Having been the first in the world in 1895 to gain both the right to vote and stand for parliament, South Australian women were energised to assert women’s place in the justice system. In 1911, Evelyn Vaughan (wife of future premier Crawford Vaughan) spoke for a deputation to Labor premier John Verran in favour of women being able to serve on juries. This was not successful but, in 1915, the Vaughan Labor government did appoint four women – a first for the British empire – as justices of the peace. They were Elizabeth Nicholls (Women’s Christian Temperance Union president), Jane Price (wife of the first Labor premier Tom Price), Mrs E. Cullen (Adelaide Hospital board member) and Cecilia Dixon (a founder of the Travellers Aid Society). Also in 1911, South Australian women were allowed to practise as lawyers, opening the way for Mary Kitson, the state’s first female law graduate, to be admitted to the Bar in 1917. Queensland was the first state to allow women jurors in 1923 but the South Australian campaign for it took another 40 years. A deputation to the Tom Playford government in 1951 was led by Dr Constance Davey and Phyllis Duguid. The chief secretary Reginald (R.J.) Rudall, from the Adelaide legal firm dating back to 1854, agreed that women were “competent, able and intelligent” but he simply didn't favour them as jurors. Roma Mitchell QC led a renewed unsuccessful campaign in 1960, with a deputation of seven women’s organisations introduced to Playford by the LCL MPs Jessie Cooper and Joyce Steele. In a surprising reversal, Playford in 1962 agreed to women jurors from 1965.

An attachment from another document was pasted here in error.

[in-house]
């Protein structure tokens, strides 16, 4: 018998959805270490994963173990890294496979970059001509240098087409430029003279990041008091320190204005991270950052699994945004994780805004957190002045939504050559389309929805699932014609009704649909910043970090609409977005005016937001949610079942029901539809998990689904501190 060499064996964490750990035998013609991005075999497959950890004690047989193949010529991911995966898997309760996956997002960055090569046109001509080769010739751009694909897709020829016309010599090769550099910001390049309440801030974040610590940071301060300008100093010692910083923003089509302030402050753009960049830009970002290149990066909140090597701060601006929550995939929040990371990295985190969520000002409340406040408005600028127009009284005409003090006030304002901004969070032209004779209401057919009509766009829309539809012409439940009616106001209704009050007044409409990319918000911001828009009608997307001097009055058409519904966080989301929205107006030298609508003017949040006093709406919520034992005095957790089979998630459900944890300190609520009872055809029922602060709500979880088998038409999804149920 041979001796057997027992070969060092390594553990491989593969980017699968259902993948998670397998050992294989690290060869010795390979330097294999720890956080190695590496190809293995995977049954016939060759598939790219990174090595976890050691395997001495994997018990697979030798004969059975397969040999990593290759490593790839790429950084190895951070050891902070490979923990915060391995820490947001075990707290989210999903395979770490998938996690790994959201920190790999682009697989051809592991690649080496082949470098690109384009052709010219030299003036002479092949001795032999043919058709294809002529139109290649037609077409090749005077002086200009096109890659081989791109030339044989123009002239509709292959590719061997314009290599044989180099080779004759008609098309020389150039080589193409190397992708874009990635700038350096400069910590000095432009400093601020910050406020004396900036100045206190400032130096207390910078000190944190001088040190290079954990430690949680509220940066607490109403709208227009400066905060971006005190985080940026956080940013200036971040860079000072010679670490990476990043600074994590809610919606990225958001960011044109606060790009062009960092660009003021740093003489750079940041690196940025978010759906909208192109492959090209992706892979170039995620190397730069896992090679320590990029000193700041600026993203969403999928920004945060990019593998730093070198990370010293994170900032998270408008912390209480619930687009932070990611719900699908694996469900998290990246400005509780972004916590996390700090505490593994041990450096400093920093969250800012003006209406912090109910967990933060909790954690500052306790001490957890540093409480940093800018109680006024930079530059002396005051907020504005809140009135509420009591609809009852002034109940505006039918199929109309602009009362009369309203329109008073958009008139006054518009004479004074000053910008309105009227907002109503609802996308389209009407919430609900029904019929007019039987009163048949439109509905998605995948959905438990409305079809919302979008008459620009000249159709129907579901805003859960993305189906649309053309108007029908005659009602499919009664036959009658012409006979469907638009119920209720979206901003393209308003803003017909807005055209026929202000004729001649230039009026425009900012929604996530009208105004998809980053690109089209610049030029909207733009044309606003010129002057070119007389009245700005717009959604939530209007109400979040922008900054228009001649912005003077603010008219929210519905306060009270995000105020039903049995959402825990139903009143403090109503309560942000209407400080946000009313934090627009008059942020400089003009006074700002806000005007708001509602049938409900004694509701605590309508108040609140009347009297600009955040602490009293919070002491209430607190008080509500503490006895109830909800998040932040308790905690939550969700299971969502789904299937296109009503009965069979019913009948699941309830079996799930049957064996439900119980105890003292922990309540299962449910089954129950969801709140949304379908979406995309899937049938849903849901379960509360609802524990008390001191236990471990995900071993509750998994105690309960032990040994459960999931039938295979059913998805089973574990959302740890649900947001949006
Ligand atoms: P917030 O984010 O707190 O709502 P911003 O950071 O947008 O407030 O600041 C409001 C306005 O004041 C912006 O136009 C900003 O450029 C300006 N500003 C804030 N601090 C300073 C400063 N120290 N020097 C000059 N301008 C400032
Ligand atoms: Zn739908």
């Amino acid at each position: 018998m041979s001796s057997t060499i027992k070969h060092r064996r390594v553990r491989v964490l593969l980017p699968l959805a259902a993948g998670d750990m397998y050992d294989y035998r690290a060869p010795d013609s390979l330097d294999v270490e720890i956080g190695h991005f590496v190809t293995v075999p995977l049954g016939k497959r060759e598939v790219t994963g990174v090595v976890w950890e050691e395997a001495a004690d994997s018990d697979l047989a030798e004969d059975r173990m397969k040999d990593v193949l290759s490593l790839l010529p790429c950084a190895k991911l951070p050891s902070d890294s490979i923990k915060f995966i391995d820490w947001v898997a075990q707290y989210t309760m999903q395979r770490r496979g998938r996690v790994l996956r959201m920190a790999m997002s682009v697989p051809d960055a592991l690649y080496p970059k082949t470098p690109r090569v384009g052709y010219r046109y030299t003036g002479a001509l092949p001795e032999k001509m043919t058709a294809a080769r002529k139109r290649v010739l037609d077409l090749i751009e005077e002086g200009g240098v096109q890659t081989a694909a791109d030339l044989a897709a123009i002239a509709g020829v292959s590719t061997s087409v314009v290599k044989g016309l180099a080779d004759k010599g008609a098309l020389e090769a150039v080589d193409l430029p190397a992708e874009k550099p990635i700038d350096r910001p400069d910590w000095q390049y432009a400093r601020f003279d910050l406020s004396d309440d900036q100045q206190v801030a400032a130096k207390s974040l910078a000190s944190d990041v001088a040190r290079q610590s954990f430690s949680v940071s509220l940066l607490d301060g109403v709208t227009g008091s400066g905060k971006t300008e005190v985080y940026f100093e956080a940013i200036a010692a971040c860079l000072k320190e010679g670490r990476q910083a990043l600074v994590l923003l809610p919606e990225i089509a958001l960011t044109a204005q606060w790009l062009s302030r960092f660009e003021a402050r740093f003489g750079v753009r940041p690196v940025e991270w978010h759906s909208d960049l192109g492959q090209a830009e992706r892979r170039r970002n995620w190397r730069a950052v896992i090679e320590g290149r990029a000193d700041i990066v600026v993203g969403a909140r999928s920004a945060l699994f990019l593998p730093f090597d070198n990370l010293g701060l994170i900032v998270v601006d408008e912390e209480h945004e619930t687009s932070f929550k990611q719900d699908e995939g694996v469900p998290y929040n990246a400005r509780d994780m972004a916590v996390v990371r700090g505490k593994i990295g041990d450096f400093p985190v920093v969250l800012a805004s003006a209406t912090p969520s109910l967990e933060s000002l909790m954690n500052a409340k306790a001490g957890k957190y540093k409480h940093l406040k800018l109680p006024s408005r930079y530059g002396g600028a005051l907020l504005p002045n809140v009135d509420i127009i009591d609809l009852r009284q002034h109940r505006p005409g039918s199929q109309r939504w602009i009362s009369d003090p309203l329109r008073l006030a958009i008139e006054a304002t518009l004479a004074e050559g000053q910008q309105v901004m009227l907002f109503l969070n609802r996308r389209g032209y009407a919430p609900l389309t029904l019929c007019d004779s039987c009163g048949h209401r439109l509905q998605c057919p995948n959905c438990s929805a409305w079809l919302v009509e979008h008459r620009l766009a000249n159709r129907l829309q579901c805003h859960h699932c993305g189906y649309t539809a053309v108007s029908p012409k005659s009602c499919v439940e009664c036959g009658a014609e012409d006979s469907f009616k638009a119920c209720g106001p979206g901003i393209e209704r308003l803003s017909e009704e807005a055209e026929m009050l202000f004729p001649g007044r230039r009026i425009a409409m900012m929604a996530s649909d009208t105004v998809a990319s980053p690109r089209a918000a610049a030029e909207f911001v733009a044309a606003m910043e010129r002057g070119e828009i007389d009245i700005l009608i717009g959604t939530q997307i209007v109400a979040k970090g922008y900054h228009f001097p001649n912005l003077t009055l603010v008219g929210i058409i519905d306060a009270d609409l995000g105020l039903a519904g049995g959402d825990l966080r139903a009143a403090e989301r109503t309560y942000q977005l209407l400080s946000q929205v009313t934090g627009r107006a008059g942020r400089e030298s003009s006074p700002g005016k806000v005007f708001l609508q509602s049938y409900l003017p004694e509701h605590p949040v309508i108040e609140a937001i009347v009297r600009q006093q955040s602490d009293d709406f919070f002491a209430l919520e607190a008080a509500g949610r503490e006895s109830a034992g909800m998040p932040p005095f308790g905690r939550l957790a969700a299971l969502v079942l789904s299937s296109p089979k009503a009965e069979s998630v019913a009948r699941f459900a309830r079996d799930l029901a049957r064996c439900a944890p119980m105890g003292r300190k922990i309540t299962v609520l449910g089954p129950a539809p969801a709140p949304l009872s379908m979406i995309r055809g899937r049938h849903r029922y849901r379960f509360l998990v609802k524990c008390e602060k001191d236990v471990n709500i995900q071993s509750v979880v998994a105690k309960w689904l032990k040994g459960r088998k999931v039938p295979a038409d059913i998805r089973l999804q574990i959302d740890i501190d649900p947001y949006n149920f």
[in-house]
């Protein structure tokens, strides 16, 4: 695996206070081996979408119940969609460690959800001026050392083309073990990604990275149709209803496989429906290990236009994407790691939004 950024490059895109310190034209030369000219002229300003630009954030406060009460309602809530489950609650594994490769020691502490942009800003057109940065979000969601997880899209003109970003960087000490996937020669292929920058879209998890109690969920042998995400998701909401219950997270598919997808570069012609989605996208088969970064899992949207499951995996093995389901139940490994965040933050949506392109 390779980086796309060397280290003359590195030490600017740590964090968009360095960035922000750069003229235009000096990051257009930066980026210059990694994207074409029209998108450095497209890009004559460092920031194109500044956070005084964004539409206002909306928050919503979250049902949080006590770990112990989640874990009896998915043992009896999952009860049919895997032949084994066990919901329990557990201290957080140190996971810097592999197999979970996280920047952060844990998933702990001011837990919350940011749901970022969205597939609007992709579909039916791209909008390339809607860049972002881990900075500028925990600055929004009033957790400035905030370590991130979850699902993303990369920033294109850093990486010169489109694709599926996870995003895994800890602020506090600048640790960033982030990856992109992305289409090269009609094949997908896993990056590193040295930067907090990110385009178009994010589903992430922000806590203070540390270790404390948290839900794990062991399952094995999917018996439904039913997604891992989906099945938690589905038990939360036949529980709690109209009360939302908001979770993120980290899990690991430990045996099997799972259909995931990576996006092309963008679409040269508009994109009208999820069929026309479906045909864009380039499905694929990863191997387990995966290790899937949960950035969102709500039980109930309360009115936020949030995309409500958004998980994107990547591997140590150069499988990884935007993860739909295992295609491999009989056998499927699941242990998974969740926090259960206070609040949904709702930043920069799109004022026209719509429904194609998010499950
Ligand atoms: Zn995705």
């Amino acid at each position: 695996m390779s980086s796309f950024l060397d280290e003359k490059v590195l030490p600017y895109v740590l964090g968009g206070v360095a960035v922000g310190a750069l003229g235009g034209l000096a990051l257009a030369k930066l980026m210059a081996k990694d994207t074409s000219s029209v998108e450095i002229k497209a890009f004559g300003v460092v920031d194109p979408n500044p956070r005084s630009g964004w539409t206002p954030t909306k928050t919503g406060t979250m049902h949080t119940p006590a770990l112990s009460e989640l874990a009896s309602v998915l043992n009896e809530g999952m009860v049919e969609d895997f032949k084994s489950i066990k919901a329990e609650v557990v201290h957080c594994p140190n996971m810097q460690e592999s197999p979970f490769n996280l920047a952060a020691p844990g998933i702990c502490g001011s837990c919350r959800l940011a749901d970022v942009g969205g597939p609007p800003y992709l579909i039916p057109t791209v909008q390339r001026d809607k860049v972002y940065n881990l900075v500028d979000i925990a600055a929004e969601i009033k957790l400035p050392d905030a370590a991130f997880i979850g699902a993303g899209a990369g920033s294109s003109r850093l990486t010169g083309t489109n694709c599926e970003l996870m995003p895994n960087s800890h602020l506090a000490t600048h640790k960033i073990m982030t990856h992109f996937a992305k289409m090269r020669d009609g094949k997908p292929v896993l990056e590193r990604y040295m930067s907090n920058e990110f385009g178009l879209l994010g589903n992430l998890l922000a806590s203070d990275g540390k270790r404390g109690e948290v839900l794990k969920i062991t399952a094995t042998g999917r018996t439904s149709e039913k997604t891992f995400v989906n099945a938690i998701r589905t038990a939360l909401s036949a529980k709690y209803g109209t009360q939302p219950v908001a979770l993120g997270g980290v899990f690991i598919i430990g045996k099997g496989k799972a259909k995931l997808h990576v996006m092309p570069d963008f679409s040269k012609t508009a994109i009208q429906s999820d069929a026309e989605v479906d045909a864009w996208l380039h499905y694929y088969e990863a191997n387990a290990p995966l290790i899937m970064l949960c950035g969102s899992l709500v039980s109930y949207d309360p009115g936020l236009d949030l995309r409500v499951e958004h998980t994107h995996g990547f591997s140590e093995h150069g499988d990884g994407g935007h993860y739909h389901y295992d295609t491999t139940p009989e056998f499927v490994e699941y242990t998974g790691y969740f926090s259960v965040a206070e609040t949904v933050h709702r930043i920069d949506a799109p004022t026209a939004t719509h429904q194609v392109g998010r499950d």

The Rupert Max Stuart murder case contributed to the fall of the premier Tom Playford’s long-standing South Australian government in 1965. Stuart's execution was set for July 7, 1959. Of letters to The Advertiser, 75% of writers favoured the sentence being commuted and petitions with thousands of signatures backed this. On the morning before, the first petition supporting the execution arrived by telegram with 334 signatures from Ceduna, Thevenard and districts. Playford’s executive council considered the petitions for 20 minutes before issuing a statement that the execution would go ahead next day. But Playford’s failure to curb discredited statements about Stuart’s English-speaking ability by police association president Paul Turner, who was involved in the case, prompted the Law Society of South Australia’s appeal to the Privy Council, putting a stay on the execution. Playford’s next move was to appoint a royal commission. Including chief justice Mellis Napier and justice Geoffrey Reed, both involved in the trial and appeals, as commissioners sparked a worldwide uproar, including bias claims from the president of Indian Bar Council, UK Liberal Party leader Jo Grimond and former British prime minister Clement Atlee. A clash between Mellis Napier and Jack Wentworth QC, over questioning of a detective, added to the front-page headlines from the commission. Labor Party MP Don Dunstan’s questions in parliament played a major role in Playford's decision to commute Stuart's sentence to life imprisonment, two months before the commission's findings, upholding the death sentence.